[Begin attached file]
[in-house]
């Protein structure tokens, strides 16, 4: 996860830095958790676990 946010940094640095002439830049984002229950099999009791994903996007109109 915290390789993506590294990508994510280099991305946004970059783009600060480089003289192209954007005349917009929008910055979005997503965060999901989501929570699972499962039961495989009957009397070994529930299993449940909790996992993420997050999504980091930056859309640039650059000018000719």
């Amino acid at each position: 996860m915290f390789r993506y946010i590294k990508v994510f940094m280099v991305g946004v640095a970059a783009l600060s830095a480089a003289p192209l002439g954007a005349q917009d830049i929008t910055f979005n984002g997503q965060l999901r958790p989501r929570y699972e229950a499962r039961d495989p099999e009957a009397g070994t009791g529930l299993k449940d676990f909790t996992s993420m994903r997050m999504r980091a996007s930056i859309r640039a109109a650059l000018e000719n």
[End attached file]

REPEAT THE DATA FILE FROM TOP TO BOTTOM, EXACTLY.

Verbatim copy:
[in-house]
């Protein structure tokens, strides 16, 4: 996860830095958790676990 946010940094640095002439830049984002229950099999009791994903996007109109 915290390789993506590294990508994510280099991305946004970059783009600060480089003289192209954007005349917009929008910055979005997503965060999901989501929570699972499962039961495989009957009397070994529930299993449940909790996992993420997050999504980091930056859309640039650059000018000719």
């Amino acid at each position: 996860m915290f390789r993506y946010i590294k990508v994510f940094m280099v991305g946004v640095a970059a783009l600060s830095a480089a003289p192209l002439g954007a005349q917009d830049i929008t910055f979005n984002g997503q965060l999901r958790p989501r929570y699972e229950a499962r039961d495989p099999e009957a009397g070994t009791g529930l299993k449940d676990f909790t996992s993420m994903r997050m999504r980091a996007s930056i859309r640039a109109a650059l000018e000719n």